Prerequisites: This seminar is primarily intended for graduate students in Philosophy and Logic and the Methodology of Science. Other students should seek my permission before continuing. I will not presuppose much background in the philosophy of language, but it would be good if everyone were familiar with the following three articles: Gottlob Frege, “The Thought: A Logical Inquiry” (English translation in Mind 65, 1956, pp. 289-311); H. P. Grice, “Logic and Conversation” (in Studies in the Way of Words, Harvard University Press, 1986); Richard Cartright, “Propositions,” in Philosophical Essays (Cambridge: MIT Press, 1987), 33-53.
290-4 Language. Searle. W 4-6, 234 Moses Hall.
In this seminar, I want to explore a series of problems in the philosophy of language. Here are three of them: First, I am interested in the investigating the prospects of a more naturalistic conception of language that investigates the biological basis of language. Second, I would like to give a defense of internalism against current externalist attacks on it. Third, I would like to explain some of my current ideas on the relation of language and social ontology.
290-5 Metaphysics, Modality, & Value. Stroud. Tu 2-4, 234 Moses Hall.
290-6 Graduate Seminar: Permissibility and Meaning. Wallace/Kolodny. M 2-4, 234 Moses Hall.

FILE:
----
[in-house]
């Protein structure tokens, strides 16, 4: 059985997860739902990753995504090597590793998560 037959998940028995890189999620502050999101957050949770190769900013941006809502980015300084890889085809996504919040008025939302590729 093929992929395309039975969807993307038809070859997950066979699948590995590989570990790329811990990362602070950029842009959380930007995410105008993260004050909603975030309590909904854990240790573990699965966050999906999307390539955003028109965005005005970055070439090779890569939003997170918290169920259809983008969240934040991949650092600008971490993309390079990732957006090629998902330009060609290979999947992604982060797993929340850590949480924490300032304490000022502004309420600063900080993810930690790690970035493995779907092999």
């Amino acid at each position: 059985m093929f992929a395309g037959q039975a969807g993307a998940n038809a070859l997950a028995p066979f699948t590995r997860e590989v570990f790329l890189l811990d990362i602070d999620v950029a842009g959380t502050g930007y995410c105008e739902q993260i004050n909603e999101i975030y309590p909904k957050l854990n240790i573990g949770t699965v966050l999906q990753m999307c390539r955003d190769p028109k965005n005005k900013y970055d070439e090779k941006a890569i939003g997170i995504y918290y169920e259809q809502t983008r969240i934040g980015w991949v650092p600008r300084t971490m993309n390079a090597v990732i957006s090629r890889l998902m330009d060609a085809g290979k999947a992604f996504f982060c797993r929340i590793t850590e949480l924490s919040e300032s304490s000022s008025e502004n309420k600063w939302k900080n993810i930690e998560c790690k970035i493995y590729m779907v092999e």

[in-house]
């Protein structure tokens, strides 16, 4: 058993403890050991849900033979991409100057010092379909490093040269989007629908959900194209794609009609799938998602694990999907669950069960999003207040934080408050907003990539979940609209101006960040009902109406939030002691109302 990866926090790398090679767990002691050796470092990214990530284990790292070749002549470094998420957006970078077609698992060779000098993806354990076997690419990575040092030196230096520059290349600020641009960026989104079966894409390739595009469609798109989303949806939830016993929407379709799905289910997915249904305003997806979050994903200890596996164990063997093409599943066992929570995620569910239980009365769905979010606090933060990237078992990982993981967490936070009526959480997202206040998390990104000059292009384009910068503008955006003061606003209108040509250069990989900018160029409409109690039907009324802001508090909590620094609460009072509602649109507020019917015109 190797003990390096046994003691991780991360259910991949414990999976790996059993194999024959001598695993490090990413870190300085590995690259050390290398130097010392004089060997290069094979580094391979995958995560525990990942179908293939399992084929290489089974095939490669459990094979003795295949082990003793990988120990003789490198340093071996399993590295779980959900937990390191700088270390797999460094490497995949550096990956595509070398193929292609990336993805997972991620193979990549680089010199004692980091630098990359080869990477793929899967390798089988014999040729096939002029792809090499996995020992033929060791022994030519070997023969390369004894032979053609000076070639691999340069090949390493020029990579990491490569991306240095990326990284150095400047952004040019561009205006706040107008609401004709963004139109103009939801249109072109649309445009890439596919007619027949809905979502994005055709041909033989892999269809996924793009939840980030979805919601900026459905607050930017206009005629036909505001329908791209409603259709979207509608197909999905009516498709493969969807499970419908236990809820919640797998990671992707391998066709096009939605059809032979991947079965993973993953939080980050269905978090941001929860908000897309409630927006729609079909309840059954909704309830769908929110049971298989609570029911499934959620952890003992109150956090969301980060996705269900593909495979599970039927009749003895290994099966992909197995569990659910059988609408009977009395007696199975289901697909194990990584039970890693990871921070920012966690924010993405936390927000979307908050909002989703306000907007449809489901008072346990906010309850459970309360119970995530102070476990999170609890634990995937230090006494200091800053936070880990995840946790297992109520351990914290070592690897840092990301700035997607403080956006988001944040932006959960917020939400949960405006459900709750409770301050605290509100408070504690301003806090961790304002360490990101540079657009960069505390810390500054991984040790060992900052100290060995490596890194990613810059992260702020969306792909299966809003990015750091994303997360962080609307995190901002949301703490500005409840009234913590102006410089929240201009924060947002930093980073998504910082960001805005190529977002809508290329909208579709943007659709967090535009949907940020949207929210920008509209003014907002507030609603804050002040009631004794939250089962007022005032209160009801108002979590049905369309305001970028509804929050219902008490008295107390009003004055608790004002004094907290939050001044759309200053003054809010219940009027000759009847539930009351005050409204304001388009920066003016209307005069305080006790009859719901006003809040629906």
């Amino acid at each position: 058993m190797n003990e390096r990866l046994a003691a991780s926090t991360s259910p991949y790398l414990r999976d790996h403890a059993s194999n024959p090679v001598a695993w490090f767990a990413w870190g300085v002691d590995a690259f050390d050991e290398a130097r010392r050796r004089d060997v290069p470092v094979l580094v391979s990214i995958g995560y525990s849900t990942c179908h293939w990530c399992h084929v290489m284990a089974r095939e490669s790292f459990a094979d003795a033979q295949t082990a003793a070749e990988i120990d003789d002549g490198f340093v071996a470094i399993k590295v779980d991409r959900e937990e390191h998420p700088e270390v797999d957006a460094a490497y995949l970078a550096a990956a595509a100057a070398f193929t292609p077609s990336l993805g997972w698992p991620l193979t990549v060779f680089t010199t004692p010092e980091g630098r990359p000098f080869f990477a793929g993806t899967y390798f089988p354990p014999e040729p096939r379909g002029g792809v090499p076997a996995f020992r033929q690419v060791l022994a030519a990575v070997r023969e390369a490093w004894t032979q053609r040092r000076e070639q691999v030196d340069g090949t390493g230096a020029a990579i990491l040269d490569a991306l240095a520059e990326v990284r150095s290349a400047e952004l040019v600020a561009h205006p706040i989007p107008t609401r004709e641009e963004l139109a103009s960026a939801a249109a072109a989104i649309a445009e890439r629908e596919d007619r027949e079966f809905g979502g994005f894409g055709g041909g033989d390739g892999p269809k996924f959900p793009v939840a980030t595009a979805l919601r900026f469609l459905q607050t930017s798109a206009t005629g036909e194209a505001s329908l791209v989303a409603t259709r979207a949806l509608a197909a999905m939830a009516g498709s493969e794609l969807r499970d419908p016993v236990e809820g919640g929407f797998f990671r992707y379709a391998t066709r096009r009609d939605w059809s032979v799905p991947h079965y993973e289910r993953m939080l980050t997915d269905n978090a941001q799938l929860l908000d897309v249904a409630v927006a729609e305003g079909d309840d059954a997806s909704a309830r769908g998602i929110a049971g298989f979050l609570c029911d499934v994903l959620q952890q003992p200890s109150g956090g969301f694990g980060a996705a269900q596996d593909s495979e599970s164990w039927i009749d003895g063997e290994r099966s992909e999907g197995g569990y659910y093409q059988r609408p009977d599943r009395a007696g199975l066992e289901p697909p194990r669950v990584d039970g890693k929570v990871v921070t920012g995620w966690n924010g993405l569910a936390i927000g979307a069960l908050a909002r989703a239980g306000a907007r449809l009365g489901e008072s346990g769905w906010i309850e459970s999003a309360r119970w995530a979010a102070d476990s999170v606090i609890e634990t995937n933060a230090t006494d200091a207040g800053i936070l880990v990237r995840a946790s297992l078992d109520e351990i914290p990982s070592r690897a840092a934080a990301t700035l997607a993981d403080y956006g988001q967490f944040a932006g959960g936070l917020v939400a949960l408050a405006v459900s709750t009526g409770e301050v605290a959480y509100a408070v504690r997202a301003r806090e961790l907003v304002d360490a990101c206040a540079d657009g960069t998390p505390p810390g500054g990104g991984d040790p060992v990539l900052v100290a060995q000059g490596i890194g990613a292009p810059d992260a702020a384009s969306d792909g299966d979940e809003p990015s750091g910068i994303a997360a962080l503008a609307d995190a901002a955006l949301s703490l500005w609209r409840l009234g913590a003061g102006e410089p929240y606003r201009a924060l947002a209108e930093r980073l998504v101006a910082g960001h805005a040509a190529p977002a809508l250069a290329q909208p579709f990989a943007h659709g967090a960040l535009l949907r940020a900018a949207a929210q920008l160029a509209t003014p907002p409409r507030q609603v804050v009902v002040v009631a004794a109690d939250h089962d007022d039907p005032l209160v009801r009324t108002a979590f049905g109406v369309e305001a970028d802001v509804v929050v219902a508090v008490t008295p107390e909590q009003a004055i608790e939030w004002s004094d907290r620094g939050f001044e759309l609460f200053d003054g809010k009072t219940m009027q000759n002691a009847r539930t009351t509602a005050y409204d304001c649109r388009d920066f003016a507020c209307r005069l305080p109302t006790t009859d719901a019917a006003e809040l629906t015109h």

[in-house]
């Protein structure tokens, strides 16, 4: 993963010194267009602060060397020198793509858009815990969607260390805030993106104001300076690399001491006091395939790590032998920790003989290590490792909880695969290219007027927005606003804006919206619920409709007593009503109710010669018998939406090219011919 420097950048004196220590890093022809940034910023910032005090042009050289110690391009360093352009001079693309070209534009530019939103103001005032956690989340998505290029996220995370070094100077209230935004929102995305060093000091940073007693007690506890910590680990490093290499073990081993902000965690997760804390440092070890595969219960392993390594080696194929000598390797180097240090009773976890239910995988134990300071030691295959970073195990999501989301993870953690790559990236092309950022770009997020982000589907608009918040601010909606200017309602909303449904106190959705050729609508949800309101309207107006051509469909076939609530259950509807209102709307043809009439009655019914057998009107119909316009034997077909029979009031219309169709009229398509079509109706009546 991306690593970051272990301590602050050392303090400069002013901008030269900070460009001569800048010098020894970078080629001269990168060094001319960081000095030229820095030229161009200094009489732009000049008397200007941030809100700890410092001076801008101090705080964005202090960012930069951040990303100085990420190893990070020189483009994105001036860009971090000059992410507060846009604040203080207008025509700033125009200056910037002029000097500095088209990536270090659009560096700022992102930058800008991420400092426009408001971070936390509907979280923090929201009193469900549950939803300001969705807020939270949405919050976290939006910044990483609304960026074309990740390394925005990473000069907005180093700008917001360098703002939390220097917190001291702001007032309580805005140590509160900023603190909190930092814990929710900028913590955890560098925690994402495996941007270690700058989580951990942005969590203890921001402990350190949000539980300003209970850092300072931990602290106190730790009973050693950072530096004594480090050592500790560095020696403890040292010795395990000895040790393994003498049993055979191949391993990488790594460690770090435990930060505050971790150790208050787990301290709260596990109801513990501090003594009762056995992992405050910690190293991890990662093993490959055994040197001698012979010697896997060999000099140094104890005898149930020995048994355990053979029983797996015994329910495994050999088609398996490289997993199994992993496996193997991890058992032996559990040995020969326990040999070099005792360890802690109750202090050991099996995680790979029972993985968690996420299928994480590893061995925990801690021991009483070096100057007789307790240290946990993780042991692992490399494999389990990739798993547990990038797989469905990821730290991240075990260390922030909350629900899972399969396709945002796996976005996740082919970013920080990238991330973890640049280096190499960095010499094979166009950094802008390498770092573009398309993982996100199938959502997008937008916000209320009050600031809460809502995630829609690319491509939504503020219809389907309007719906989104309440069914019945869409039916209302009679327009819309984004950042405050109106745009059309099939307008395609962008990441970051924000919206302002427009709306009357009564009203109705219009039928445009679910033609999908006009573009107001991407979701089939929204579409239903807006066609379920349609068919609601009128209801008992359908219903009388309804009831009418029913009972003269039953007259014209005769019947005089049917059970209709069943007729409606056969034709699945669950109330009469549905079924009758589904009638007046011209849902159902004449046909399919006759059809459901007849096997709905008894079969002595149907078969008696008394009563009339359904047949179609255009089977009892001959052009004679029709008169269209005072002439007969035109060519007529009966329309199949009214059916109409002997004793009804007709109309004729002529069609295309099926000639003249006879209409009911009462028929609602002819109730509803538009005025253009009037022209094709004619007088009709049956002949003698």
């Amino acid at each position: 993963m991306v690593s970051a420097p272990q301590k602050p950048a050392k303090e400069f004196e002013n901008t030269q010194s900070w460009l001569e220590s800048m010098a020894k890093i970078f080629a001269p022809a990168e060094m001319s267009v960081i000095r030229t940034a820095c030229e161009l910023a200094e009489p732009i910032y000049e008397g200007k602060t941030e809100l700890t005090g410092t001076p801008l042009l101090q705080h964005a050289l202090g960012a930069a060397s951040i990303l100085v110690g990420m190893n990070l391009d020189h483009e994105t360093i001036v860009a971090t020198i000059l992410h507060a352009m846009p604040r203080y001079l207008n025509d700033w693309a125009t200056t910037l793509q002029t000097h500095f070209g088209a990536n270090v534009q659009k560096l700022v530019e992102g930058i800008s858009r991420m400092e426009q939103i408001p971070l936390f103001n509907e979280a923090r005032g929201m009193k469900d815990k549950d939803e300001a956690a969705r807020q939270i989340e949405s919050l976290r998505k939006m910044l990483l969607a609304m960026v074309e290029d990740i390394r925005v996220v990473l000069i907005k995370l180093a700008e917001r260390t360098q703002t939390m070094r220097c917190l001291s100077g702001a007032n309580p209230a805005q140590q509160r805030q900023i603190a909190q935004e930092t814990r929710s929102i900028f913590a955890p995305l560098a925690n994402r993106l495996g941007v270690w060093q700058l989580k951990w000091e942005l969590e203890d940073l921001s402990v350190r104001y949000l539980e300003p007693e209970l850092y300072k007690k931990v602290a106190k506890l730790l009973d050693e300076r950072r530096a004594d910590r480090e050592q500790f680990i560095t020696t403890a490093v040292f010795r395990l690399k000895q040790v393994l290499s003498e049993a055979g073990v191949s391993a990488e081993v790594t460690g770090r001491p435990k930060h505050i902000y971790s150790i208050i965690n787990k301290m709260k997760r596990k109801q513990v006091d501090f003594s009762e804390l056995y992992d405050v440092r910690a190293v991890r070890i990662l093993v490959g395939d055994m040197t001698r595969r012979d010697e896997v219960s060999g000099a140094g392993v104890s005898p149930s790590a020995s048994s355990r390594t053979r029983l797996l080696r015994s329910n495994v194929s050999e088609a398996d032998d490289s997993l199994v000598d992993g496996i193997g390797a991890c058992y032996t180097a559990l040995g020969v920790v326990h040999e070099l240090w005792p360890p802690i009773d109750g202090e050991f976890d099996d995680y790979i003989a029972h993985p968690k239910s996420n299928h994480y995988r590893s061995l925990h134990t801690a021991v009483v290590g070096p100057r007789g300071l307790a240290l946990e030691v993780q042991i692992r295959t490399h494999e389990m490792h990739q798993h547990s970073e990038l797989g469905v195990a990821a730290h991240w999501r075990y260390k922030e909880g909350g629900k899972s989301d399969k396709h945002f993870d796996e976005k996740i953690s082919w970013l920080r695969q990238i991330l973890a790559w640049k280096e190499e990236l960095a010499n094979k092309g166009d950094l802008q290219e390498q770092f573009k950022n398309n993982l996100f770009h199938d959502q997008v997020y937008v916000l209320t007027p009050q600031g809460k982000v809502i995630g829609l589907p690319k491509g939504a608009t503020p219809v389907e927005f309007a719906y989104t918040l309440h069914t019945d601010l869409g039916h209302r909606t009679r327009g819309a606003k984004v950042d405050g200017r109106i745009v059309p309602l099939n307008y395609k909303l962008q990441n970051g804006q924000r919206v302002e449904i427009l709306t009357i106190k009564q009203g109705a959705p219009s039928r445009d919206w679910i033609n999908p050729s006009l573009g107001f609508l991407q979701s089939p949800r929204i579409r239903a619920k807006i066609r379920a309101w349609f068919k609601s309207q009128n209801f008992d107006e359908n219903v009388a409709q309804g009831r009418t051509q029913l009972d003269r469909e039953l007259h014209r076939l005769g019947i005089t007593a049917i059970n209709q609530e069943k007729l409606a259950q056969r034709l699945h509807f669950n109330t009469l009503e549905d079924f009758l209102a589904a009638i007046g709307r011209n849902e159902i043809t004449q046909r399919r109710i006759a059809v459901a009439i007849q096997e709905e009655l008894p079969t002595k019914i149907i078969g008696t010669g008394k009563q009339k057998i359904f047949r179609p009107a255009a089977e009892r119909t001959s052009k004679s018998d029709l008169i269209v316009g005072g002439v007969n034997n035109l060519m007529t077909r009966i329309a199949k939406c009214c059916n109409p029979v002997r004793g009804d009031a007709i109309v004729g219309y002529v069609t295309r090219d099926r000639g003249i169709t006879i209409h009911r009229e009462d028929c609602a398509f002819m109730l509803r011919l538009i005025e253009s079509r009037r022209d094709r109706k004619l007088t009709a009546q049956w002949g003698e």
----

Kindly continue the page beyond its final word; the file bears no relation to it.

Permissibility and Meaning. Themes from the Recent Work of T. M. Scanlon What are we thinking about, when we think about the “morality” of actions? A theme of T.M. Scanlon’s recent work is that we may be thinking about more than one thing. On the one hand, we may be trying to decide what to do. Within this deliberative perspective, Scanlon suggests, we focus on questions of permissibility. On the other hand, we may be trying to come to terms with what someone’s action says about him, or about his relations to others. Within this evaluative perspective, we focus on questions of meaning. Scanlon suggests that sustained and careful attention to the distinction between permissibility and meaning, or more broadly between the deliberative and evaluative perspectives, promises to illuminate several central questions in ethics. Does what we intend affect the morality what we do? How should we understand the resonant idea that morality is a matter of treating people as “ends, not means”? What is blame? When is it appropriate? Only when it is for something freely chosen? Does what we ought to do depend on the facts, or only the evidence available to us? Does intending something affect what we have reason to do? To provide background, we will begin by reviewing the central chapters of Scanlon’s What We Owe to Each Other. Then we will focus on Scanlon’s unpublished book, Dimensions of Moral Assessment: Meaning, Permissibility, and Blame